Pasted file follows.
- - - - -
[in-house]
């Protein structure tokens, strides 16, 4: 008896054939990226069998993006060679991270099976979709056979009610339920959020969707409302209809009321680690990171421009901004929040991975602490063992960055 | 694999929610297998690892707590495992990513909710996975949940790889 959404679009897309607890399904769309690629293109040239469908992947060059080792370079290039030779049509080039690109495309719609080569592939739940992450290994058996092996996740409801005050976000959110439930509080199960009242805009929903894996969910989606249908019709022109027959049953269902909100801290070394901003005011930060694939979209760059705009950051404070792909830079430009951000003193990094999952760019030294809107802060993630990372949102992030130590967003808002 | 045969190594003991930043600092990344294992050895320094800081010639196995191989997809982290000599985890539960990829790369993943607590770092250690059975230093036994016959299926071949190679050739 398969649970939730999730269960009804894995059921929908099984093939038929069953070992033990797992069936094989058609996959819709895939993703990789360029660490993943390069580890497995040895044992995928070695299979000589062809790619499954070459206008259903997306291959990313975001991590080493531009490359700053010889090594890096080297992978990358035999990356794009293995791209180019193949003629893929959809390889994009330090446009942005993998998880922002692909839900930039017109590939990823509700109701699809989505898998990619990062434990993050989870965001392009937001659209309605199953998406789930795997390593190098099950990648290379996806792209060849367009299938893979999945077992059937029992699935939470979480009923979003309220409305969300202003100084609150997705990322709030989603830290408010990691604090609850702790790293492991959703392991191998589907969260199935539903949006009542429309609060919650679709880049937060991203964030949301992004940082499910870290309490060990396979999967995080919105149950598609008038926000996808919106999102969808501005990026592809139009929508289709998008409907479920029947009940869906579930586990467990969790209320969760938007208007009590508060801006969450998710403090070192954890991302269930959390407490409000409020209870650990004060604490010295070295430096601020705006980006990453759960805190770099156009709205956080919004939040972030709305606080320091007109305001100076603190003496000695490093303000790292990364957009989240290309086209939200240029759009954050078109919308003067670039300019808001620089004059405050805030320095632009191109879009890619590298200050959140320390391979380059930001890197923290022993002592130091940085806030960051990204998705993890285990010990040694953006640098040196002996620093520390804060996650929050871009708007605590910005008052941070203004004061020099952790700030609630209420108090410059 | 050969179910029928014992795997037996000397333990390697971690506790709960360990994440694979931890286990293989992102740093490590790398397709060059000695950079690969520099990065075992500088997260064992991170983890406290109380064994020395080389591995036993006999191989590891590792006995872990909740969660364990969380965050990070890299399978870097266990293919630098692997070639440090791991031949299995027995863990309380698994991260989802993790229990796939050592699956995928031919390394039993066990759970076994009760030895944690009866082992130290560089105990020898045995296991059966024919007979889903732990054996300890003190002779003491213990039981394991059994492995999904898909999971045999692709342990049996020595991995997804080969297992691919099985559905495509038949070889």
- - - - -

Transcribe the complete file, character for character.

[in-house]
């Protein structure tokens, strides 16, 4: 008896054939990226069998993006060679991270099976979709056979009610339920959020969707409302209809009321680690990171421009901004929040991975602490063992960055 | 694999929610297998690892707590495992990513909710996975949940790889 959404679009897309607890399904769309690629293109040239469908992947060059080792370079290039030779049509080039690109495309719609080569592939739940992450290994058996092996996740409801005050976000959110439930509080199960009242805009929903894996969910989606249908019709022109027959049953269902909100801290070394901003005011930060694939979209760059705009950051404070792909830079430009951000003193990094999952760019030294809107802060993630990372949102992030130590967003808002 | 045969190594003991930043600092990344294992050895320094800081010639196995191989997809982290000599985890539960990829790369993943607590770092250690059975230093036994016959299926071949190679050739 398969649970939730999730269960009804894995059921929908099984093939038929069953070992033990797992069936094989058609996959819709895939993703990789360029660490993943390069580890497995040895044992995928070695299979000589062809790619499954070459206008259903997306291959990313975001991590080493531009490359700053010889090594890096080297992978990358035999990356794009293995791209180019193949003629893929959809390889994009330090446009942005993998998880922002692909839900930039017109590939990823509700109701699809989505898998990619990062434990993050989870965001392009937001659209309605199953998406789930795997390593190098099950990648290379996806792209060849367009299938893979999945077992059937029992699935939470979480009923979003309220409305969300202003100084609150997705990322709030989603830290408010990691604090609850702790790293492991959703392991191998589907969260199935539903949006009542429309609060919650679709880049937060991203964030949301992004940082499910870290309490060990396979999967995080919105149950598609008038926000996808919106999102969808501005990026592809139009929508289709998008409907479920029947009940869906579930586990467990969790209320969760938007208007009590508060801006969450998710403090070192954890991302269930959390407490409000409020209870650990004060604490010295070295430096601020705006980006990453759960805190770099156009709205956080919004939040972030709305606080320091007109305001100076603190003496000695490093303000790292990364957009989240290309086209939200240029759009954050078109919308003067670039300019808001620089004059405050805030320095632009191109879009890619590298200050959140320390391979380059930001890197923290022993002592130091940085806030960051990204998705993890285990010990040694953006640098040196002996620093520390804060996650929050871009708007605590910005008052941070203004004061020099952790700030609630209420108090410059 | 050969179910029928014992795997037996000397333990390697971690506790709960360990994440694979931890286990293989992102740093490590790398397709060059000695950079690969520099990065075992500088997260064992991170983890406290109380064994020395080389591995036993006999191989590891590792006995872990909740969660364990969380965050990070890299399978870097266990293919630098692997070639440090791991031949299995027995863990309380698994991260989802993790229990796939050592699956995928031919390394039993066990759970076994009760030895944690009866082992130290560089105990020898045995296991059966024919007979889903732990054996300890003190002779003491213990039981394991059994492995999904898909999971045999692709342990049996020595991995997804080969297992691919099985559905495509038949070889």